[Date Prev][Date Next]   [Thread Prev][Thread Next]   [Thread Index] [Date Index] [Author Index]

Re: What is the language "British"?



Ed Greshko wrote:

> An example of this can be found even in Chinese.  The character ? (or
> written in simplified Chinese ?) means "chicken" and has had the meaning
> of
> 1) A bird and 2) frightened.  Much like what most of us relate to.
> 
> However, in the PRC a new meaning as been added and can be found in their
> dictionary, 3) Female prostitute.  FWIW, "duck" also was awarded the
> additional definition of Male prostitute, or gigolo.

As a matter of interest, is there a Mandarin equivalent 
of the Acadamie Francaise, to decide which new words (or meanings)
are acceptable in the Republic of China, or elsewhere?

But I think the introduction of new words,
or the addition of new meanings to old words,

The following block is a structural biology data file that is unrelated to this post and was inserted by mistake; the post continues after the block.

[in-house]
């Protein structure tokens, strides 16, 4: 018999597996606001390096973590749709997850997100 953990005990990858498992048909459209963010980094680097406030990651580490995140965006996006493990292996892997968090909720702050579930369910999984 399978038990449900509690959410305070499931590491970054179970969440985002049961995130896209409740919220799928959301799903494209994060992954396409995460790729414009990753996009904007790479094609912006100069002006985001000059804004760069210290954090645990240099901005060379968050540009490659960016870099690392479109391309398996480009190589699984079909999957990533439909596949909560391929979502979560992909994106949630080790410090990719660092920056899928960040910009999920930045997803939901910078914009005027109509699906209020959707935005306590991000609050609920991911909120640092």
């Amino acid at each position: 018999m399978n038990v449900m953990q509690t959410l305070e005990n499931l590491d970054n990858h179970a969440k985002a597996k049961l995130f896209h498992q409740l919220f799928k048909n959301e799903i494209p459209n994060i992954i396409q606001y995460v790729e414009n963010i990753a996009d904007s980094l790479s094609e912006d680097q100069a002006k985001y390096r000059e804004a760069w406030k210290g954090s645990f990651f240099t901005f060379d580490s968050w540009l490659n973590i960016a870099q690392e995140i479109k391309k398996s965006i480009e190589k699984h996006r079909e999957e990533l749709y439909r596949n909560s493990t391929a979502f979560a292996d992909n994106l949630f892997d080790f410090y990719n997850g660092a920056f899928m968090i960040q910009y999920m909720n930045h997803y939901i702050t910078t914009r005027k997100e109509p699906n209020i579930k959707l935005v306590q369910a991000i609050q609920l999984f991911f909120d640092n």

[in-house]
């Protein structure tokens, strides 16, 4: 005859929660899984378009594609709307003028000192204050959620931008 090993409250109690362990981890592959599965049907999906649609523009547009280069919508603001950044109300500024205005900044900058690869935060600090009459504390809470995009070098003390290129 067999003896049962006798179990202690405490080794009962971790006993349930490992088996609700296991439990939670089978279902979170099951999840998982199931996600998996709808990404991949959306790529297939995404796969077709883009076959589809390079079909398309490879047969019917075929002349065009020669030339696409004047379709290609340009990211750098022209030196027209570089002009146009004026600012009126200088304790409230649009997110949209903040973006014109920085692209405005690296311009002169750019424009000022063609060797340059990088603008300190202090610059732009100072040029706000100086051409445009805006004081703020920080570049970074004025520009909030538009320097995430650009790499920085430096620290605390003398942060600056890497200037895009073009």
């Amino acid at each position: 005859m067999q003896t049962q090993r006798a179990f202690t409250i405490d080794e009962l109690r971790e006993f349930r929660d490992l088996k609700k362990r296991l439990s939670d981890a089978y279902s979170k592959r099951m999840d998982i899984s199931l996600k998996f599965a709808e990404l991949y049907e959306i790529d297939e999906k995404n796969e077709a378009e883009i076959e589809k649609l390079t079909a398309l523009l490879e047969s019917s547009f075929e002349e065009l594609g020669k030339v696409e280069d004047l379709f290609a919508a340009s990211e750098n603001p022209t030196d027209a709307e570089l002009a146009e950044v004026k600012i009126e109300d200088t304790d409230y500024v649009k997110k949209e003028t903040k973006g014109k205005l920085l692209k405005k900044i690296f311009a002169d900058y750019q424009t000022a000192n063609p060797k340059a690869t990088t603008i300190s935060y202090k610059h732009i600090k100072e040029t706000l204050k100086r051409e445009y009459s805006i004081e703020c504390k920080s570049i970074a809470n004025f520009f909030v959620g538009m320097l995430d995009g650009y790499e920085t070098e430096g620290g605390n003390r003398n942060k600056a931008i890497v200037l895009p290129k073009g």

is very different from the acceptance of spelling variations,
as Mr Quayle found to his cost.

In practice, I imagine any spelling that does not have the imprimatur
of the OED or Webster will simply be regarded as "wrong".
I don't think "that's how we spell it in Jamaica" (or Minnesota)
would be considered a valid excuse.

I may call a gigolo a "duck" without anyone batting an eyelid,
but if I say I am eating a ducc's eg I'll be universally condemned.

-- 
Timothy Murphy  
e-mail (<80k only): tim /at/ birdsnest.maths.tcd.ie
tel: +353-86-2336090, +353-1-2842366
s-mail: School of Mathematics, Trinity College, Dublin 2, Ireland


[Date Prev][Date Next]   [Thread Prev][Thread Next]   [Thread Index] [Date Index] [Author Index]